Lenzi has made it clear that, prior to NIGHTMARE CITY, he had not seen the Romero zombie movies responsible for triggering the hugely successful Fulci cash-in we know and love as ZOMBIE FLESH EATERS. In some interviews, he has underplayed the fact that he ever made “horror films” at all, while persistently reiterating that NIGHTMARE CITY is not a zombie movie and that it was his idea to make a film about “contaminated” people. Lenzi has regularly, quite credibly accused 28 DAYS LATER, with its brisk “Rage” victims, of ripping off his disarmingly effective variation on the rampaging-zombie concept two decades later. (He also believes Zack Snyder’s take on DAWN OF THE DEAD stole the fleet-footed nature of his “contaminated” hordes for its zombies, though the more likely case is that Snyder was merely echoing the successful 28 DAYS LATER).

The movie was inarguably conceived as another splattery Italian horror flick to ride the coattails of the Fulci success, though Lenzi’s own mission to offer a more socially conscious alternative to regular zombies ensured the film ended up as one of the more unique entries in the early 80’s gore stakes. Released in the US under the notably meaningless title CITY OF THE WALKING DEAD (note: they’re not dead, and they are more prone to running than walking), the movie has enjoyed a strong afterlife and its famous geek fans include Quentin Tarantino and Eli Roth. In contrast to the ambience-driven, more leisurely paced approach adopted by Fulci for ZOMBIE FLESH EATERS, NIGHTMARE CITY is distinguished by Lenzi’s trademark no-fuss, action-driven attitude to a sub-genre usually defined by meandering dialogue sequences punctuated by eyeball gougings.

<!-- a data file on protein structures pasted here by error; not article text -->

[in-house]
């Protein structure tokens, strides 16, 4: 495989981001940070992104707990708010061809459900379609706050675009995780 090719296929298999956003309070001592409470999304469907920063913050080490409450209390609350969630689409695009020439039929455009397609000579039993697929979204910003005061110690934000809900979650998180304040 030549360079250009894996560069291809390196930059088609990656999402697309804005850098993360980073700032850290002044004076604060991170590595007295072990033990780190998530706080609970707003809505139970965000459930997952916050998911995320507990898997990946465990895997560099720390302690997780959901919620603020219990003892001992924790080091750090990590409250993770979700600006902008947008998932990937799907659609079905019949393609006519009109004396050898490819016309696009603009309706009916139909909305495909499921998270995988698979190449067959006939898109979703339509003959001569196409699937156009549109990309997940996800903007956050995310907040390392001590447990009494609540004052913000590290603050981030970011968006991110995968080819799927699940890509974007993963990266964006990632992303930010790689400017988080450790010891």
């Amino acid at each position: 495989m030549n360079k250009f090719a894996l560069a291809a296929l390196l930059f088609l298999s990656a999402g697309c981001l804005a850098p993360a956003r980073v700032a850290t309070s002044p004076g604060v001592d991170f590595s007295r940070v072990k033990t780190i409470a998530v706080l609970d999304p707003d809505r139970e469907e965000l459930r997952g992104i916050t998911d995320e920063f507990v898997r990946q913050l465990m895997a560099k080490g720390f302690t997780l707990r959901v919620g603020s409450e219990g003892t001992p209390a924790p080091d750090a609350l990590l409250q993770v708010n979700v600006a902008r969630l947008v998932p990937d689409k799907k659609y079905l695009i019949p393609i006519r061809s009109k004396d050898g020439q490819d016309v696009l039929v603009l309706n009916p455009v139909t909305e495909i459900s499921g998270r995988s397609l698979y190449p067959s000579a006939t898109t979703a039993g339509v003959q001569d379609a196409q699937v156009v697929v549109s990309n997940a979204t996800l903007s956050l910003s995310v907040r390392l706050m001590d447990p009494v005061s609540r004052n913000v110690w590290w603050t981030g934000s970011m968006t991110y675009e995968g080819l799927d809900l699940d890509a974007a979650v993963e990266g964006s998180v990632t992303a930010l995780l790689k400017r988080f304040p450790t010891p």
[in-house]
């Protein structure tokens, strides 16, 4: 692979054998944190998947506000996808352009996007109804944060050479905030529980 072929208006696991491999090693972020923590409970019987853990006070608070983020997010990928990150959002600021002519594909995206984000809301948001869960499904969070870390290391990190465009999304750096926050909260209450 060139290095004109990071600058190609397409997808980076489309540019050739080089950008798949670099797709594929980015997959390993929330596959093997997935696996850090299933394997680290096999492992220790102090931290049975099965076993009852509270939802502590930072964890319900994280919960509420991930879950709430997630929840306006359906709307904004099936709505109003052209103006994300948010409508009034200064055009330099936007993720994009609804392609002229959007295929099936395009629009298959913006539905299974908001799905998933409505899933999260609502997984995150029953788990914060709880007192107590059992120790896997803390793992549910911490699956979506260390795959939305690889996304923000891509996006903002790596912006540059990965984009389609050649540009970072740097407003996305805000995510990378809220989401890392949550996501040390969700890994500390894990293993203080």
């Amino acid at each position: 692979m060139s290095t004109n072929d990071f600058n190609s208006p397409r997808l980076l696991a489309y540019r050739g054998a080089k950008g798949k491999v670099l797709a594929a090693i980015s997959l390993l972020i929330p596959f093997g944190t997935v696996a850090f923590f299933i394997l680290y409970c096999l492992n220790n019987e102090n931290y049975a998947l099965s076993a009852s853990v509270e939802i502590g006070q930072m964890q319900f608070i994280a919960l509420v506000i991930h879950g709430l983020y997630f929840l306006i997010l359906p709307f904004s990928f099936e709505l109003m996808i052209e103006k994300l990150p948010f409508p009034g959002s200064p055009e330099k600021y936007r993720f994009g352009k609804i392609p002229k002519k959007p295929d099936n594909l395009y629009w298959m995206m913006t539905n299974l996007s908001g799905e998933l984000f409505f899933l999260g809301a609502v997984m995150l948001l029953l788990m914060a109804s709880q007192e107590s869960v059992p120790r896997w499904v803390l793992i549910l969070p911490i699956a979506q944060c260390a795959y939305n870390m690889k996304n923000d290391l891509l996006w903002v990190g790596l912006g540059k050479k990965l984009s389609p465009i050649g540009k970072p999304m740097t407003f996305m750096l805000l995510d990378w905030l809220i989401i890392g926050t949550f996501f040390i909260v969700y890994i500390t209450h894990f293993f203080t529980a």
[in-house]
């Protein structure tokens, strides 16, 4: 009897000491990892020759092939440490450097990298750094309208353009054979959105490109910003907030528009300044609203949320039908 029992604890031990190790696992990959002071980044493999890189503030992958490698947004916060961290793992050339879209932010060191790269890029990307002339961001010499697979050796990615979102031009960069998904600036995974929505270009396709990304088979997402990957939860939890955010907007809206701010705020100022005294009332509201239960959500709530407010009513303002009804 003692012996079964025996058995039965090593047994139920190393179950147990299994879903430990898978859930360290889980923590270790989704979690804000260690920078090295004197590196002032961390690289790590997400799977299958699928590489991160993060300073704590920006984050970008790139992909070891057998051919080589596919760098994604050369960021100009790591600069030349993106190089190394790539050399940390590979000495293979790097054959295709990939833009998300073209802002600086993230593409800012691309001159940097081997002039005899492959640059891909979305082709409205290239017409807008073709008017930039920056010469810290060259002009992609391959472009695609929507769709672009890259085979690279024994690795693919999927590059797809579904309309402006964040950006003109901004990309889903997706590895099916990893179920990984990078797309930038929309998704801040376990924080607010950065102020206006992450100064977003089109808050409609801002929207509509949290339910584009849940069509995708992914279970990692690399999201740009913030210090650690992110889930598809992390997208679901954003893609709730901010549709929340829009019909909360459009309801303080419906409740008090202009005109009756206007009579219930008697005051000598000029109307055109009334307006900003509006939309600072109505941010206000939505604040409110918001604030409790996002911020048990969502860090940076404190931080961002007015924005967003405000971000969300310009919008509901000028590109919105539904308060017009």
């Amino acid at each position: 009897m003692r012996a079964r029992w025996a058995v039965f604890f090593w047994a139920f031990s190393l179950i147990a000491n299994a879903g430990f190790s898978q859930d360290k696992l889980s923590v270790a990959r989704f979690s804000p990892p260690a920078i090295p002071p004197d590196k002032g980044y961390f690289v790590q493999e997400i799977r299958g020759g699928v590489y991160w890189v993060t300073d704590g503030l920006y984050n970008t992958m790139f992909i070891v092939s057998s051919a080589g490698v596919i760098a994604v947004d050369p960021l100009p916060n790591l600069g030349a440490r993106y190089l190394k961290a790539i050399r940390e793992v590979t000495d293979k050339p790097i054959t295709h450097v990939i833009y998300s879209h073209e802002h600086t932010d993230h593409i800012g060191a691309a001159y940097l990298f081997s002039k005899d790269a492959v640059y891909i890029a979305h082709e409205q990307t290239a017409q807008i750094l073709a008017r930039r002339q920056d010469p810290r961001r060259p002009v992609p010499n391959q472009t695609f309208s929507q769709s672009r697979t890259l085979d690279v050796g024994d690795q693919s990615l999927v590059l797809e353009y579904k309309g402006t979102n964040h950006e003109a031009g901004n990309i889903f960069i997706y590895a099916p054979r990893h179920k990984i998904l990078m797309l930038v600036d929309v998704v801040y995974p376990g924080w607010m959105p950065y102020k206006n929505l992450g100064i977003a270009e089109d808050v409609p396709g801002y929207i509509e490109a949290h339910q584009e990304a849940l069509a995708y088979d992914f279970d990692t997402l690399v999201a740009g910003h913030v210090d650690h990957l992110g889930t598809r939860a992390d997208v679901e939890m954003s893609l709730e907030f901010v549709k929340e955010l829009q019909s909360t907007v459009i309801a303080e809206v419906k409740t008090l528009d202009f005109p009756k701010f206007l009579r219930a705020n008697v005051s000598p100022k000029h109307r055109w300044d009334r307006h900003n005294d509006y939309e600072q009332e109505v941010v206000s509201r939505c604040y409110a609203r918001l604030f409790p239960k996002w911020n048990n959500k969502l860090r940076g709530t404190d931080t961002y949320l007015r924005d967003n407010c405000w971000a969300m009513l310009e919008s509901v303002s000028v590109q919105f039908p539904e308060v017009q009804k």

City Of The Running Infected

As with many of its contemporaries, the film’s high definition release in the 21st century not only serves to highlight the cheesy make-up and mutilations on display but is also awash with a huge nostalgia factor built upon the “They don’t make ‘em like this anymore!” lament of long-term gore fans. Lenzi was undeniably ahead of the game in his decision to replace the lumbering, decayed denizens of the undead beloved of Romero and Fulci pictures with fast-moving, intelligent, blood-drinking infection-victims assaulting their victims with whatever weapons happen to be in easy reach. For that reason and for the film’s unusually ambitious scale (multiple locations, a war movie bodycount, countless extras), NIGHTMARE CITY looks and feels very different to its contemporaries while sharing their considerable retro charms.